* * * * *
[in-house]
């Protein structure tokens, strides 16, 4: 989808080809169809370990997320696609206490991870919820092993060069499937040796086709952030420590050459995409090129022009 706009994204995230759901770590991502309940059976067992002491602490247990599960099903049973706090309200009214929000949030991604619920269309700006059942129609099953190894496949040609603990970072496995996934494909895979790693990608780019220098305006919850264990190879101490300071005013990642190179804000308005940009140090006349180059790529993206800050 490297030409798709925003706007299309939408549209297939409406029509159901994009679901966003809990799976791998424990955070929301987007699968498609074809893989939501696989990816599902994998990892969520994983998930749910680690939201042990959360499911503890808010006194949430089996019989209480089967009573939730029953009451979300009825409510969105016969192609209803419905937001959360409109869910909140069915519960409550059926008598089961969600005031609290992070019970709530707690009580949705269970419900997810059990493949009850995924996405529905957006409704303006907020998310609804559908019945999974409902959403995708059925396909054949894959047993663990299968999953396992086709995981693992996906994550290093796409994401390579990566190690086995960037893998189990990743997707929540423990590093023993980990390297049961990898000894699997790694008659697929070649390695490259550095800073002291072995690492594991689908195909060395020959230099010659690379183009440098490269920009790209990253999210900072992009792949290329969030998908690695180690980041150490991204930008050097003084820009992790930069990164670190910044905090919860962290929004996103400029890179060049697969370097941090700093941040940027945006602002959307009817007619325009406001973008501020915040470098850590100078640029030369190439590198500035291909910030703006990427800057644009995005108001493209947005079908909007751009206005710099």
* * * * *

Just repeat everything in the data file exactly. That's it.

[in-house]
């Protein structure tokens, strides 16, 4: 989808080809169809370990997320696609206490991870919820092993060069499937040796086709952030420590050459995409090129022009 706009994204995230759901770590991502309940059976067992002491602490247990599960099903049973706090309200009214929000949030991604619920269309700006059942129609099953190894496949040609603990970072496995996934494909895979790693990608780019220098305006919850264990190879101490300071005013990642190179804000308005940009140090006349180059790529993206800050 490297030409798709925003706007299309939408549209297939409406029509159901994009679901966003809990799976791998424990955070929301987007699968498609074809893989939501696989990816599902994998990892969520994983998930749910680690939201042990959360499911503890808010006194949430089996019989209480089967009573939730029953009451979300009825409510969105016969192609209803419905937001959360409109869910909140069915519960409550059926008598089961969600005031609290992070019970709530707690009580949705269970419900997810059990493949009850995924996405529905957006409704303006907020998310609804559908019945999974409902959403995708059925396909054949894959047993663990299968999953396992086709995981693992996906994550290093796409994401390579990566190690086995960037893998189990990743997707929540423990590093023993980990390297049961990898000894699997790694008659697929070649390695490259550095800073002291072995690492594991689908195909060395020959230099010659690379183009440098490269920009790209990253999210900072992009792949290329969030998908690695180690980041150490991204930008050097003084820009992790930069990164670190910044905090919860962290929004996103400029890179060049697969370097941090700093941040940027945006602002959307009817007619325009406001973008501020915040470098850590100078640029030369190439590198500035291909910030703006990427800057644009995005108001493209947005079908909007751009206005710099």